introduction canadian environmental assessment act ceaa february 16 2012 n.
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  2. Overview • Legislating CEAA: Policy and Politics • Introduction to CEAA • Purposes • Projects • Federal and Responsible Authorities • Triggers • Categories of EAs • Scoping the Project and the Assessment

  3. Legislating CEAA: Policy and Politics • First, get their attention (Rafferty-Alameda and Oldman cases) • Identify clear problem for government requiring legislation as key policy solution • Work closely with inside champions (Ray Robinson, FEARO) • Build public support and line up allies (EA Caucus of RCEN) • Neutralize bureaucratic and provincial opposition

  4. Purposes S.4(1) • Ensures projects considered in careful and precautionary manner to ensure projects do not cause significant adverse environmental effects • Encourage actions to promote sustainable development • Eliminate unnecessary duplication • Promote fed – prov cooperation and coordinated action

  5. Purposes S.4(1) • Promote communication and cooperation with Aboriginal peoples • Ensure projects do not cause extra-jurisdictional significant adverse environmental effects • Ensure opportunities for timely and meaningful public participation throughout EA process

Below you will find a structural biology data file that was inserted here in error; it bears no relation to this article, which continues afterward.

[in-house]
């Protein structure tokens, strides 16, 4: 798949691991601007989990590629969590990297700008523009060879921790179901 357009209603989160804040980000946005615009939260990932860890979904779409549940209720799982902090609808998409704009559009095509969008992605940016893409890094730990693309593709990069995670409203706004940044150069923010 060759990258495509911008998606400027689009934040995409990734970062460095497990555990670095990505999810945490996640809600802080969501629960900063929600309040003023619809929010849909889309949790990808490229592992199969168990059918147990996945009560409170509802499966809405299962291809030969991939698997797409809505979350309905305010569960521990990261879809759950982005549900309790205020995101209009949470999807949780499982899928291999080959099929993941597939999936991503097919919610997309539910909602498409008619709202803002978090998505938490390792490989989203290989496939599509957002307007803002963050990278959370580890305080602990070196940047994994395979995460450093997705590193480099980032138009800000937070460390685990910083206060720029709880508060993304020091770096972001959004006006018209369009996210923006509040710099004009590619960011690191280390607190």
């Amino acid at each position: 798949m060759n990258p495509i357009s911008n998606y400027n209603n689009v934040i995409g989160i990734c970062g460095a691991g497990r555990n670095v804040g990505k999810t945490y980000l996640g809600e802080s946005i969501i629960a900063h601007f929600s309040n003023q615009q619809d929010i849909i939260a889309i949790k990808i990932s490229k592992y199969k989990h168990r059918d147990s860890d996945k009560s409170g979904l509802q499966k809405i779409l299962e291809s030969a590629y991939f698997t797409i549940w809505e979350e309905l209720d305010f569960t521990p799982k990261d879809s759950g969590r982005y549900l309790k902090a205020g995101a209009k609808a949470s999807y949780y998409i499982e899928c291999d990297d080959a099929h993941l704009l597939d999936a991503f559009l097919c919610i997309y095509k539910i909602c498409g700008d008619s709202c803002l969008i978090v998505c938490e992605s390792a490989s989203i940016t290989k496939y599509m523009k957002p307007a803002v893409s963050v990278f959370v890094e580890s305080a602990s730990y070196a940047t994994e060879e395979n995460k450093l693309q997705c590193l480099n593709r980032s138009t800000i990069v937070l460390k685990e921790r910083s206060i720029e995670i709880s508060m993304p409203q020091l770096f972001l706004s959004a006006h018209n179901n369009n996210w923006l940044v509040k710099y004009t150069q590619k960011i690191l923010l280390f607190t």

6. Definitions S.2.(1) • Environmental assessment • assessment of the environmental effects of a project conducted under CEAA • Environment • Land, water, air, atmosphere • All organic, inorganic matter, organisms • Interacting natural ecosystems

  7. Definitions S.2.(1) • Environmental effects • Change project causes in environment • Any effect of such change on health, socio-economic conditions, heritage, uses of lands for traditional purposes by aboriginal persons • Change to project caused by environment

  8. Does the Act Apply?

  9. Is there a Project? S. 2.(1) A project is either: • Undertaking (e.g., construction, operation, modification, abandonment) in relation to a physical work • Physical activity not relating to a physical work described in the Inclusion List Regulations (e.g., flying a supersonic aircraft)

  10. Is the Project Excluded? S.7 • Listed on Exclusion List Regulations/ Schedule (e.g., maintain physical work) • National emergency for which special temporary measures are being taken under the Emergencies Act • Emergency, and project will prevent damage to property, environment or in interest of public health or safety; • Funding but essential details not known